Take the 2-minute tour ×
Cognitive Sciences Stack Exchange is a question and answer site for practitioners, researchers, and students in cognitive science, psychology, neuroscience, and psychiatry. It's 100% free, no registration required.

I have come across a theory relating to Jung Function Theory normally addressed as 'Dom-Tert' loops. I will briefly explain:

In Jung Function Theory, everyone has 4 of 16 functions. They split into Introverted/Extroverted, Sensing/Intuiting, and Thinking/Feeling. These, in broad strokes, aim to explain how people function in both Information Gathering (S/N) as well as Information Processing (T/F) and whether that has a subjective base, or an objective base (I/E).

This theory lays out that the first (or dominant) function and the third (or tertiary) function form a feedback loop, and the second function becomes underdeveloped. Below is an excerpt that hopefully gives an example of this at work (Myers Briggs notation is used as shorthand here):

ENTP/ESFJ: Ne/Fe or Fe/Ne--Narcissistic Personality Disorder. This type often behaves impulsively and manipulatively, needing constant approval and admiration from others, running around investing in new thing after new thing, but never developing the self-confidence of a strong, subjective perspective. Fe used negatively may use its awareness of the cultural standards of others to intentionally offend or upset them, in order to service Ne's curiosity about the patterns in their responses. If Ti/Si were working properly, it would give the user a balancing sense of personal, subjective importance and free him of his dependence upon the adulation and unconditional acceptance of others. (Horrible example: Patrick Bateman from American Psycho.)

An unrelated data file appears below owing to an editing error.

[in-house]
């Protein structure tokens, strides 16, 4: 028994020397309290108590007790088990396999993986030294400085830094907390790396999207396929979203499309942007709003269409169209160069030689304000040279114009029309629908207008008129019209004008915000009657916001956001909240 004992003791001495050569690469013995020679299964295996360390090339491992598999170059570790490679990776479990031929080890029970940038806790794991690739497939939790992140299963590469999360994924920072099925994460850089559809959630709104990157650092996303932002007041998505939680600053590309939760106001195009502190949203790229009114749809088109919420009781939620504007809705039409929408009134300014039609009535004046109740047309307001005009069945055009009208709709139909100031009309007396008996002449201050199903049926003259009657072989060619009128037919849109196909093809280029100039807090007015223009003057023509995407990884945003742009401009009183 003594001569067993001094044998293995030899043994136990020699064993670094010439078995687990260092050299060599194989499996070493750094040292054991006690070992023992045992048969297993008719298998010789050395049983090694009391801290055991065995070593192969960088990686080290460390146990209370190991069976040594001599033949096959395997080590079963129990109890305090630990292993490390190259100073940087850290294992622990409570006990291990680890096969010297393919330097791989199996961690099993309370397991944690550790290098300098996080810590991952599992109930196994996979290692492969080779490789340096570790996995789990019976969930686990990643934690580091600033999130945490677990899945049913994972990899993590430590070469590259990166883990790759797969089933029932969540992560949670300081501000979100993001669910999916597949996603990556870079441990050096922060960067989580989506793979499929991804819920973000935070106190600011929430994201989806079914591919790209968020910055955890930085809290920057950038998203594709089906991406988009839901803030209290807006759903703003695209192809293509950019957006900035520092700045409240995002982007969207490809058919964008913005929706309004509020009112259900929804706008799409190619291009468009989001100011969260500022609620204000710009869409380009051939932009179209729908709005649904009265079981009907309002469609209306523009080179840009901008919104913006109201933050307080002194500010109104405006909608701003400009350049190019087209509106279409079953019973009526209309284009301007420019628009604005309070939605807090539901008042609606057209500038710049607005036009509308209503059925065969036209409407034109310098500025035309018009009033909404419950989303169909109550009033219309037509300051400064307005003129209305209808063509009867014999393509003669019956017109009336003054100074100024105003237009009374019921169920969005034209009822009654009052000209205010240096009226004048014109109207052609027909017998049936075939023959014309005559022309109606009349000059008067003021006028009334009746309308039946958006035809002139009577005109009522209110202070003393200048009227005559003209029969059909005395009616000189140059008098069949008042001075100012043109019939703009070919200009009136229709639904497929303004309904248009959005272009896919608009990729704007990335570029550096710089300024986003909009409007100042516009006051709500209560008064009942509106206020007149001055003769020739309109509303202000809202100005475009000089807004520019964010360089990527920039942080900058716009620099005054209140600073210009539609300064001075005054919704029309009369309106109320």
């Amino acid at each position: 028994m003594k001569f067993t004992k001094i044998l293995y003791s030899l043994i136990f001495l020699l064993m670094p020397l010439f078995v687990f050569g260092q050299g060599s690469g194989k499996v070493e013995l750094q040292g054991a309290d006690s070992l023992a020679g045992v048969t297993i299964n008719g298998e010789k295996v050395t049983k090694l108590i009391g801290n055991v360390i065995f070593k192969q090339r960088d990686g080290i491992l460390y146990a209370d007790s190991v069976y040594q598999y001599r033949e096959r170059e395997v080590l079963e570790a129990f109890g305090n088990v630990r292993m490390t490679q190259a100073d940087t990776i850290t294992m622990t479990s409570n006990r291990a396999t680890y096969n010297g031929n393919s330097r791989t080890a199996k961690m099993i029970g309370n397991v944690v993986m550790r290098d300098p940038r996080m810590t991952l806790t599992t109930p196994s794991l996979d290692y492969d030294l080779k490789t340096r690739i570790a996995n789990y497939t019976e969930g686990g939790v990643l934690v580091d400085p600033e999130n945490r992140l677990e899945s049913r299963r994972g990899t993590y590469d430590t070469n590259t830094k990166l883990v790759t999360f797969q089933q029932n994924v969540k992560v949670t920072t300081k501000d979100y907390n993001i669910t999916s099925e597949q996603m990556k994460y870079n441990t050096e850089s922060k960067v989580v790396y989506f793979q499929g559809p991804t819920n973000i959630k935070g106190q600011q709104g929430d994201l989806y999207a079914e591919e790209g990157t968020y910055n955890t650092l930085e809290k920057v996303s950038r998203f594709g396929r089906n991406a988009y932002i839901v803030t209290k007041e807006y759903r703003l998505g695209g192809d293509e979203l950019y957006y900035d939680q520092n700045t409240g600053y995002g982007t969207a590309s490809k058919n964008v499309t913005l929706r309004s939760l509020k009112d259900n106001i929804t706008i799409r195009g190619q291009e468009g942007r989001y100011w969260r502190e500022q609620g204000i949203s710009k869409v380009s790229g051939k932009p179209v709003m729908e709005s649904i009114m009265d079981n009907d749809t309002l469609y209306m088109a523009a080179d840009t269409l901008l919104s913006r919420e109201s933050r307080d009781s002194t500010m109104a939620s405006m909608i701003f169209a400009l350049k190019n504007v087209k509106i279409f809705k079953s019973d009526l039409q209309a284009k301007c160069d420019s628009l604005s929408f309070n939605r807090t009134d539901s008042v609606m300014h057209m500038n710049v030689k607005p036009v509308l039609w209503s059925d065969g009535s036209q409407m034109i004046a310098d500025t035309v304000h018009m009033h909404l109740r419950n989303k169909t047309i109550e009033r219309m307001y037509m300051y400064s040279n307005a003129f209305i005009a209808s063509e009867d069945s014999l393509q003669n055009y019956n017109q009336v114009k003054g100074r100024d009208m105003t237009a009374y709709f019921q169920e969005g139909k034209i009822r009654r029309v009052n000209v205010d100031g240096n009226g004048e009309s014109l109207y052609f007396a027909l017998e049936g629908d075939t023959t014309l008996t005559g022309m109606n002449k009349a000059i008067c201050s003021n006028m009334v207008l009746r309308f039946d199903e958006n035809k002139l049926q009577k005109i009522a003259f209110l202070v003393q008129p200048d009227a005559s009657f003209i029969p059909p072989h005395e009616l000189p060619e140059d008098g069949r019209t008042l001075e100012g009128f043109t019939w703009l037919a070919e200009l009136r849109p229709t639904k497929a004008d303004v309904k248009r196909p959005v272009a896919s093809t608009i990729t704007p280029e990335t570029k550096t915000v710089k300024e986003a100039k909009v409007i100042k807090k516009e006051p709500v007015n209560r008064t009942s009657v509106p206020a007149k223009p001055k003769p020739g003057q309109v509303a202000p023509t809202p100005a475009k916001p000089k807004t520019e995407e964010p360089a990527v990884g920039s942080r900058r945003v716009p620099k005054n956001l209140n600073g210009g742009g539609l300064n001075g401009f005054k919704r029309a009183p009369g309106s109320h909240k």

The crux being that everyone must use a balance of subjective and objective reasoning and perception to function correctly.

Now I realise that Jung Function theory is a favourite with armchair psychologists, and it's validity has been questioned, but I wanted to know if this theory is either a) expressed formally in any kind of Jung Function theory study, or b) if something like this imbalance leading to personality disorders exists in other psychological theories?

Where does this idea come from? The writer of the above forum post doesn't seem to take credit for the idea or even lead us to what inspired them.

share|improve this question

This question has an open bounty worth +50 reputation from Pureferret ending in 6 days.

This question has not received enough attention.

    
Some theories of personality disorders describe them in terms of extremely high or low scores on the Big Five traits. Would something like that interest you at all as an answer to your b)? I'm afraid I wouldn't be able to answer a) as well, but I hope someone else can. Nice question BTW, and welcome to cogsci.SE! –  Nick Stauner Feb 17 '14 at 5:27
    
@NickStauner That would be a good part to an answer, but I'm not sure if I could accept it without something on JFT/MBTI...Is it something one of the other proponents of Jungs Theories developed? –  Pureferret Feb 17 '14 at 8:10
    
I certainly wouldn't expect you to accept it :) The theories I'm referring to have relatively little to do with Jung. I think Jung was one of the first to propose the introversion-extroversion construct, but the Big Five are otherwise very different from the MBTI constructs. –  Nick Stauner Feb 17 '14 at 17:28

1 Answer 1

up vote 6 down vote accepted